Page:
For two self-taught jewelrymakers, creating a piece by hand puts a twinkle in their eye.
By JANEL STEPHENS
© St. Petersburg Times
published November 29, 2002
OAKFORD PARK -- The Sept. 11 terrorist attacks left a lot of people searching for ways to show their patriotism.
Like many, Marilyn Figueredo wanted to fly the American flag but couldn't find a store with any in stock.
Then she went to the Bead Corner at 4004 W Neptune St.
The shop was out of flags but had plenty of red, white and blue beads. With a little guidance from the clerk she strung a few together and, voila, she made a bracelet.
It was such a hit that family, friends and colleagues wanted to place orders.
LilyRose Creations was born.
Figueredo, 53, started the jewelrymaking business in October 2001 with her best friend and roommate, Vienna Santisteban. They work out of their home on North B Street.
After 30 years with Delta Air Lines, Figueredo retired last year as a human resources manager. The company offered an early retirement package that was "too good to pass up," she said.
Today Figueredo spends her time managing LilyRose Creations, which she and Santisteban named after their mothers. Santisteban, 46, continues to work at Delta as a payroll and staffing supervisor.
Neither took beading classes (Figueredo took a class on making watches). They taught themselves by looking at jewelry in department stores and leafing through bead catalogs and magazines.
"Most of it is being creative," Santisteban said while working on a sterling silver bracelet. "It's relaxing and fun."
They work on a computer table that they can move from room to room. Plastic containers separate semiprecious stones, pressed glass beads, Swarovski crystal beads, and sterling silver and copper buttons.
They make bracelets, watches, earrings, anklets and toe rings. Simple pieces take about 11/2 hours. More complicated ones can take several.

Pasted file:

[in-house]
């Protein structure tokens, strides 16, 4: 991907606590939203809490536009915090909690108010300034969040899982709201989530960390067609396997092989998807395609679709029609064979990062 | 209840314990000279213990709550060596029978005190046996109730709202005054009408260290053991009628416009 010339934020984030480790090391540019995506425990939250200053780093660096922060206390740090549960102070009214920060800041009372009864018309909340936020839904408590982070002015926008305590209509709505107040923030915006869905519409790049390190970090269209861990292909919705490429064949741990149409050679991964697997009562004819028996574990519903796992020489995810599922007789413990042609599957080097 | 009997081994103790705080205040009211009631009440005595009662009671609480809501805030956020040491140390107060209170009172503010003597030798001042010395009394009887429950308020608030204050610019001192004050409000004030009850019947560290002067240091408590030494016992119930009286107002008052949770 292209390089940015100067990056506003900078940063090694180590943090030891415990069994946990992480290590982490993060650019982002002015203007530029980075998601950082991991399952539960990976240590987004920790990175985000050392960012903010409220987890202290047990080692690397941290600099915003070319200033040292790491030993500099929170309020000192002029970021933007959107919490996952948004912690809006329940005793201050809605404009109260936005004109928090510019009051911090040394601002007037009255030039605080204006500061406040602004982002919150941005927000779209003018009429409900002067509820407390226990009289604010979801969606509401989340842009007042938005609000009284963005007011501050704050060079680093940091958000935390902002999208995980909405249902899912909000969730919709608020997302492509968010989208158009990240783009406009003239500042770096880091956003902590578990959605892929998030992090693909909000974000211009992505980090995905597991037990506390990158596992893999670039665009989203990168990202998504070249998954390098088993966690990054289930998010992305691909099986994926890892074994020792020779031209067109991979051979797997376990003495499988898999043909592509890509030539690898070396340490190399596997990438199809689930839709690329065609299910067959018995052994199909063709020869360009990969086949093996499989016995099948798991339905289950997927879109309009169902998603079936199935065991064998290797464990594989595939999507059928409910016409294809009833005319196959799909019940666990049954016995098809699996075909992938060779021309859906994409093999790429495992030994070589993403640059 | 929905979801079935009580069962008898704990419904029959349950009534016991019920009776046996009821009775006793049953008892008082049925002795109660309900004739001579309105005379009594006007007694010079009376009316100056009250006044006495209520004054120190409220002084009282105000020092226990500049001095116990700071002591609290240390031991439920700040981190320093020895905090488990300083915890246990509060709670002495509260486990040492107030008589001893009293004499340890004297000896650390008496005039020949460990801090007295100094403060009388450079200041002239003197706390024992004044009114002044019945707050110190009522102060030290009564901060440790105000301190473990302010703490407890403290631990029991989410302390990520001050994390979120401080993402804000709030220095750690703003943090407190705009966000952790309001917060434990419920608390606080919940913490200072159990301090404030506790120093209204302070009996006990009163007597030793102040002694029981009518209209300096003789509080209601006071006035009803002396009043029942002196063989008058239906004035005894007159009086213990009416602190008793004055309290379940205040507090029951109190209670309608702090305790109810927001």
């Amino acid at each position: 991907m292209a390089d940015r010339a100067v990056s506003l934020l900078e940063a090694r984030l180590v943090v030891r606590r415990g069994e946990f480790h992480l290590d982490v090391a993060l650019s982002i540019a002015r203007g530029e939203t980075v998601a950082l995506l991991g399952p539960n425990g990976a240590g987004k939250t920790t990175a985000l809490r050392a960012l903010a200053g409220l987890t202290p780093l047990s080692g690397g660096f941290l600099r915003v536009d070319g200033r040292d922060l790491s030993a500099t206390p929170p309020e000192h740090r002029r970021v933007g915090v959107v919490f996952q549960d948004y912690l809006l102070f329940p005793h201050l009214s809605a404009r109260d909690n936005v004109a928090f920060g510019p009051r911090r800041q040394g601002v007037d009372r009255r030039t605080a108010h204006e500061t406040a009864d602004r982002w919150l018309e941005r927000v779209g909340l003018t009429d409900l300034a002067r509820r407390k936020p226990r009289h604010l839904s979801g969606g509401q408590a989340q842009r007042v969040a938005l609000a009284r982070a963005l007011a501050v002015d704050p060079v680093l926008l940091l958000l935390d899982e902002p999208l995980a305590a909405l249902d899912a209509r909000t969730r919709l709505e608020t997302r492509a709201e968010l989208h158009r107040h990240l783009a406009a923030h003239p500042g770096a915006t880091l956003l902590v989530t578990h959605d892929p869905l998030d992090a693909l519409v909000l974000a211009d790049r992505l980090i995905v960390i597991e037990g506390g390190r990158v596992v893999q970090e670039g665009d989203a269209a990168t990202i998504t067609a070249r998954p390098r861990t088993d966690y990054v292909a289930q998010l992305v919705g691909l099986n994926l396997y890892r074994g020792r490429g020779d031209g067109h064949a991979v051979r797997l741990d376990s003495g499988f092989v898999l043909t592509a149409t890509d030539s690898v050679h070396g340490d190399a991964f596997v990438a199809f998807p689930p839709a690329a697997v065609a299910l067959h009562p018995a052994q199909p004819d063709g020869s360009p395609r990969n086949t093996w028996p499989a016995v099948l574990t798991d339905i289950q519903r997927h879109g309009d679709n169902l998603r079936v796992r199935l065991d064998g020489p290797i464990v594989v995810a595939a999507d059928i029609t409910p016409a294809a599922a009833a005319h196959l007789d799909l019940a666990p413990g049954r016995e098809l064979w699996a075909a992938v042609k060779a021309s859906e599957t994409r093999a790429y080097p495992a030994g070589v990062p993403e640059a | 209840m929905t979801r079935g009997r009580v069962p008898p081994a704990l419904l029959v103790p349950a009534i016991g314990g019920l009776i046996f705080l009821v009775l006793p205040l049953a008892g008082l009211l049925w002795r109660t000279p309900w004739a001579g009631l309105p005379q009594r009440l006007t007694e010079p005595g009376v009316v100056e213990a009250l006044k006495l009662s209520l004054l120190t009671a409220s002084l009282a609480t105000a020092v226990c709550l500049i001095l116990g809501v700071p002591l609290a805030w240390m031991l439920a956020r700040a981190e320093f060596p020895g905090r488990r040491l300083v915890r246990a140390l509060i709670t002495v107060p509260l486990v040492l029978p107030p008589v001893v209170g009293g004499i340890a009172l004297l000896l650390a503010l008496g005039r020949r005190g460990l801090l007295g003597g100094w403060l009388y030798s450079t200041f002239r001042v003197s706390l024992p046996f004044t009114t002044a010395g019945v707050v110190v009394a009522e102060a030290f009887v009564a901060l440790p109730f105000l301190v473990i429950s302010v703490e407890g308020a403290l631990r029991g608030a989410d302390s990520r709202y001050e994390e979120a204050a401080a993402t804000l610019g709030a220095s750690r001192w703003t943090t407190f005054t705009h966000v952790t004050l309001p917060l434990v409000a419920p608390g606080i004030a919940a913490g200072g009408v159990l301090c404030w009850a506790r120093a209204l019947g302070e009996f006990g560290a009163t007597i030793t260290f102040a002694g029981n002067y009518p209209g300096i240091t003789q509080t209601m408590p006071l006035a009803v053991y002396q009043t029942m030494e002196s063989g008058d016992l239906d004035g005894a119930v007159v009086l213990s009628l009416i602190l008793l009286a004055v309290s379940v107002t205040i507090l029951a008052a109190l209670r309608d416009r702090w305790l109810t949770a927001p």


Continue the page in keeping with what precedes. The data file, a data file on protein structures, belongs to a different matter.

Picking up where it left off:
The most popular item is a name bracelet with birthstones. Children's bracelets cost $12 and $2 per letter. Adult bracelets start at $25 and $2 per letter.
Other big sellers are theme jewelry for Christmas, Gasparilla, Valentine's Day, Mother's Day and other holidays.
It seems more and more people have taken up beading since Sept. 11, Figueredo said. It's a sign that people are trying to find ways "to relax and get their mind off of things."
"They see all the negative in the newspaper (and) on television," she said. "They're looking for something different for them to do."
Stacey Abitabilo, owner of the Bead Cottage on Cleveland Street, agrees. Many people have started making beaded jewelry as a form of extra income and a favorite pastime, she said.
There's also "the whole sentimental value of having something being made by someone."
Figueredo and Santisteban plan to continue their business for as long as they enjoy it. For them, it's one good thing that has come out of Sept. 11.
"It's fun when you see ... something that you made," Figueredo said. "It's the best feeling in the world."
For more information, e-mail them at LilyRoseJewelry@aol.com.
City Times: The rest of the stories
The joy of doing nothing
Ybor's cottage industry
Jolly good bellows
Yule party starts stroll
Serving up love
Founder of UT nursing program dies
Verger shaped Port of Tampa
Ho, ho ho -- but no snow
Bumps in road now flat -- and popular
Putting minds and bodies to the test
New traffic light pops up at busy road crossing
Builders break ground for townhomes
Trimming the tree, professionally
Restrain festive lights
Real estate agent takes workstation on the road